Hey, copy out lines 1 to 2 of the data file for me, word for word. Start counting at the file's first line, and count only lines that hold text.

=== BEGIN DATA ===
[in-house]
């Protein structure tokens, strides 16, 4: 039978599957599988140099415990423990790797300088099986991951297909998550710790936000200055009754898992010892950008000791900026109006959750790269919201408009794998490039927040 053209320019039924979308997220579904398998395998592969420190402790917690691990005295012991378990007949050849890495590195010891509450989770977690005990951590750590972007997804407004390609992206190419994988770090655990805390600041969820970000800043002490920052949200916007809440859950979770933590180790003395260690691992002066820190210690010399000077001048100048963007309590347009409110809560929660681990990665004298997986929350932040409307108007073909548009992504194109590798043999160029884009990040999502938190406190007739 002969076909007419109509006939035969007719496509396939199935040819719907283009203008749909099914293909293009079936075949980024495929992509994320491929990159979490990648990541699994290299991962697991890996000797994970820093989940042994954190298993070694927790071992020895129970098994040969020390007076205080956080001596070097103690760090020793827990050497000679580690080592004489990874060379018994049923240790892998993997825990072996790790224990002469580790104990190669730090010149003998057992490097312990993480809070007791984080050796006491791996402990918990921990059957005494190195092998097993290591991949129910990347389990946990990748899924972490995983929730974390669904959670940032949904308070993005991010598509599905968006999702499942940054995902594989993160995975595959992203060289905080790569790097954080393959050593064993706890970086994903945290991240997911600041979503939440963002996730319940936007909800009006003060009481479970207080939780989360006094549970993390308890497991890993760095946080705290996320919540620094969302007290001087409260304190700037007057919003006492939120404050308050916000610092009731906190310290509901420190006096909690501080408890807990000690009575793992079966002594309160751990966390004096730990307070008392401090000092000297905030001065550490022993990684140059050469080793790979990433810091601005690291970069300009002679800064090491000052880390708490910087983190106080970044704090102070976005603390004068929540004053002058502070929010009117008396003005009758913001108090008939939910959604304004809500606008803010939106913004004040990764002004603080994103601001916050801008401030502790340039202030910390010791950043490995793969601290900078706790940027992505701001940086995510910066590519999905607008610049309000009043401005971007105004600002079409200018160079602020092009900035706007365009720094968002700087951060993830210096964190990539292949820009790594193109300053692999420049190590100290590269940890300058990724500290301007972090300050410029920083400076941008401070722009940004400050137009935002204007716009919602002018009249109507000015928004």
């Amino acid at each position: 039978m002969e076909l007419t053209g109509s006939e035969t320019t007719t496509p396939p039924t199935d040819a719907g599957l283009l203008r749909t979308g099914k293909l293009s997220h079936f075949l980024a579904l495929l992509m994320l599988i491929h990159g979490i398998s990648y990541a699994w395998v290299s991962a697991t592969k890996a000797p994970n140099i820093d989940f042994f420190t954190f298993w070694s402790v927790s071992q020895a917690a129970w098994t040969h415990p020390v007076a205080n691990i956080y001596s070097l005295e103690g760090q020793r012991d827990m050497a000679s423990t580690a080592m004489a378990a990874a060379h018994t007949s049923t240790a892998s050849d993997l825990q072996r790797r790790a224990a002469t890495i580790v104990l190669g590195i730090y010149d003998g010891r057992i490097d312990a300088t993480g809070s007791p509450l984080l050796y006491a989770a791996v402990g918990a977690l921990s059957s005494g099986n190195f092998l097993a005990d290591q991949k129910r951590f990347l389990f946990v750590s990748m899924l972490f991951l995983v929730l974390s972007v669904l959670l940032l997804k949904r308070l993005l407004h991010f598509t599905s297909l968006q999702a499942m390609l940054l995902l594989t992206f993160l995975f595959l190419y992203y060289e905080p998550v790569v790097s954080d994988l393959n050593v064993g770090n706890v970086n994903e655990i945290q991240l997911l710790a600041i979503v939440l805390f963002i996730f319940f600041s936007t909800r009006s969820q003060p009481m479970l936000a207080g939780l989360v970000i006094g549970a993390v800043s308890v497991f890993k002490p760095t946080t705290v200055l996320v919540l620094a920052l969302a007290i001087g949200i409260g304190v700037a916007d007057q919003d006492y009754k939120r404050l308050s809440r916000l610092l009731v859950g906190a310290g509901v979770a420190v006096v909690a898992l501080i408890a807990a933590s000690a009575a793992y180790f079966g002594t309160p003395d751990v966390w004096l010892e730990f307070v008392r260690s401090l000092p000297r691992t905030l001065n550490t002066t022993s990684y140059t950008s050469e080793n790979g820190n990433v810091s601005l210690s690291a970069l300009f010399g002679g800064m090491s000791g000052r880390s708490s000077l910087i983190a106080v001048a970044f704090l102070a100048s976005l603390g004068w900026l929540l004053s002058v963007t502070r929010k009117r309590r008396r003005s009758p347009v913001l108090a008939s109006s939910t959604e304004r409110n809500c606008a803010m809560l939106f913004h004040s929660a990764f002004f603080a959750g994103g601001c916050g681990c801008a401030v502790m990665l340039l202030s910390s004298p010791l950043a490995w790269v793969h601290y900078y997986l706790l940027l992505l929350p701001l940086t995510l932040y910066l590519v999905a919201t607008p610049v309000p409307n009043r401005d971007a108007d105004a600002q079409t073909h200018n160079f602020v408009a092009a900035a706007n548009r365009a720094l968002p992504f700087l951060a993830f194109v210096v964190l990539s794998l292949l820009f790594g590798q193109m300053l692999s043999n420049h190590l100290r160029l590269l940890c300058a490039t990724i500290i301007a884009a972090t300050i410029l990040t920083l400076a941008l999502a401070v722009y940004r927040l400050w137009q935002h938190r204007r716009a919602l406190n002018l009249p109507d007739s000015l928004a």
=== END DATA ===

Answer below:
[in-house]
């Protein structure tokens, strides 16, 4: 039978599957599988140099415990423990790797300088099986991951297909998550710790936000200055009754898992010892950008000791900026109006959750790269919201408009794998490039927040 053209320019039924979308997220579904398998395998592969420190402790917690691990005295012991378990007949050849890495590195010891509450989770977690005990951590750590972007997804407004390609992206190419994988770090655990805390600041969820970000800043002490920052949200916007809440859950979770933590180790003395260690691992002066820190210690010399000077001048100048963007309590347009409110809560929660681990990665004298997986929350932040409307108007073909548009992504194109590798043999160029884009990040999502938190406190007739 002969076909007419109509006939035969007719496509396939199935040819719907283009203008749909099914293909293009079936075949980024495929992509994320491929990159979490990648990541699994290299991962697991890996000797994970820093989940042994954190298993070694927790071992020895129970098994040969020390007076205080956080001596070097103690760090020793827990050497000679580690080592004489990874060379018994049923240790892998993997825990072996790790224990002469580790104990190669730090010149003998057992490097312990993480809070007791984080050796006491791996402990918990921990059957005494190195092998097993290591991949129910990347389990946990990748899924972490995983929730974390669904959670940032949904308070993005991010598509599905968006999702499942940054995902594989993160995975595959992203060289905080790569790097954080393959050593064993706890970086994903945290991240997911600041979503939440963002996730319940936007909800009006003060009481479970207080939780989360006094549970993390308890497991890993760095946080705290996320919540620094969302007290001087409260304190700037007057919003006492939120404050308050916000610092009731906190310290509901420190006096909690501080408890807990000690009575793992079966002594309160751990966390004096730990307070008392401090000092000297905030001065550490022993990684140059050469080793790979990433810091601005690291970069300009002679800064090491000052880390708490910087983190106080970044704090102070976005603390004068929540004053002058502070929010009117008396003005009758913001108090008939939910959604304004809500606008803010939106913004004040990764002004603080994103601001916050801008401030502790340039202030910390010791950043490995793969601290900078706790940027992505701001940086995510910066590519999905607008610049309000009043401005971007105004600002079409200018160079602020092009900035706007365009720094968002700087951060993830210096964190990539292949820009790594193109300053692999420049190590100290590269940890300058990724500290301007972090300050410029920083400076941008401070722009940004400050137009935002204007716009919602002018009249109507000015928004």